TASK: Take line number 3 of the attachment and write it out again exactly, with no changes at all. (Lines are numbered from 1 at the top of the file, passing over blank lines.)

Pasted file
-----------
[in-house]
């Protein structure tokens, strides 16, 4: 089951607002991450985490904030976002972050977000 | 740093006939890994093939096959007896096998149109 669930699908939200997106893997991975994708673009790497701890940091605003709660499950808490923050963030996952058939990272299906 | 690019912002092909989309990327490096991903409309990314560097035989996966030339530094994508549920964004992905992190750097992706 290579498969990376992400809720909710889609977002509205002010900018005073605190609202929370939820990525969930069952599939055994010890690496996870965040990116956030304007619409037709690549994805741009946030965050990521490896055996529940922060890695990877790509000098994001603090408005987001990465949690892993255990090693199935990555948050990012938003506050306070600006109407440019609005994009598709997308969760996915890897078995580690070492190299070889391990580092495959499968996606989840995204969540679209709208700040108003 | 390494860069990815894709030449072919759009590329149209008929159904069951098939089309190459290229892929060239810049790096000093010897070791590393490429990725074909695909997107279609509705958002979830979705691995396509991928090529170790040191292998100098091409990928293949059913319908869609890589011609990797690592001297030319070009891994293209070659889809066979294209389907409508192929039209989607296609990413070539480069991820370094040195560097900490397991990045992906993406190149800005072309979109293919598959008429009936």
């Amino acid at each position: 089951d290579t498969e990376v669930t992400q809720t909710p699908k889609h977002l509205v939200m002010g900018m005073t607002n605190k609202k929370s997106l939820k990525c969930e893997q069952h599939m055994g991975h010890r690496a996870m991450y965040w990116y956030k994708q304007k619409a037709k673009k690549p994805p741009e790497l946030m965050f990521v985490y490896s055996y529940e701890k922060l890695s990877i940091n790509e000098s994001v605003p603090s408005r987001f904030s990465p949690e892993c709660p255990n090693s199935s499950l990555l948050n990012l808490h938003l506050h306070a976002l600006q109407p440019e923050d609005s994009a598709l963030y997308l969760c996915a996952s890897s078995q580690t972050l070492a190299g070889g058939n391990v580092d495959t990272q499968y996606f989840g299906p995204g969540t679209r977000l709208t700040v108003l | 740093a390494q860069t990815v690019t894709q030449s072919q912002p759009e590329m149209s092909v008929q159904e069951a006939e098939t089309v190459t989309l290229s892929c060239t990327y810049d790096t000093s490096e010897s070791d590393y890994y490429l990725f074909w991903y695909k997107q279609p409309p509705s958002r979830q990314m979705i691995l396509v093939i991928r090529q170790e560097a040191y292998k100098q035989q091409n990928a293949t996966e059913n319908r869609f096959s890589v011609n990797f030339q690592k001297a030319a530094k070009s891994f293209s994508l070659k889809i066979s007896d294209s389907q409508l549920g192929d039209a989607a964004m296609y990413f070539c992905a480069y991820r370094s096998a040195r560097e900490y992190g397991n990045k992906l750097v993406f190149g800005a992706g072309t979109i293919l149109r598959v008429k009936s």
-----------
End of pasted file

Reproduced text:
């Amino acid at each position: 089951d290579t498969e990376v669930t992400q809720t909710p699908k889609h977002l509205v939200m002010g900018m005073t607002n605190k609202k929370s997106l939820k990525c969930e893997q069952h599939m055994g991975h010890r690496a996870m991450y965040w990116y956030k994708q304007k619409a037709k673009k690549p994805p741009e790497l946030m965050f990521v985490y490896s055996y529940e701890k922060l890695s990877i940091n790509e000098s994001v605003p603090s408005r987001f904030s990465p949690e892993c709660p255990n090693s199935s499950l990555l948050n990012l808490h938003l506050h306070a976002l600006q109407p440019e923050d609005s994009a598709l963030y997308l969760c996915a996952s890897s078995q580690t972050l070492a190299g070889g058939n391990v580092d495959t990272q499968y996606f989840g299906p995204g969540t679209r977000l709208t700040v108003l | 740093a390494q860069t990815v690019t894709q030449s072919q912002p759009e590329m149209s092909v008929q159904e069951a006939e098939t089309v190459t989309l290229s892929c060239t990327y810049d790096t000093s490096e010897s070791d590393y890994y490429l990725f074909w991903y695909k997107q279609p409309p509705s958002r979830q990314m979705i691995l396509v093939i991928r090529q170790e560097a040191y292998k100098q035989q091409n990928a293949t996966e059913n319908r869609f096959s890589v011609n990797f030339q690592k001297a030319a530094k070009s891994f293209s994508l070659k889809i066979s007896d294209s389907q409508l549920g192929d039209a989607a964004m296609y990413f070539c992905a480069y991820r370094s096998a040195r560097e900490y992190g397991n990045k992906l750097v993406f190149g800005a992706g072309t979109i293919l149109r598959v008429k009936s």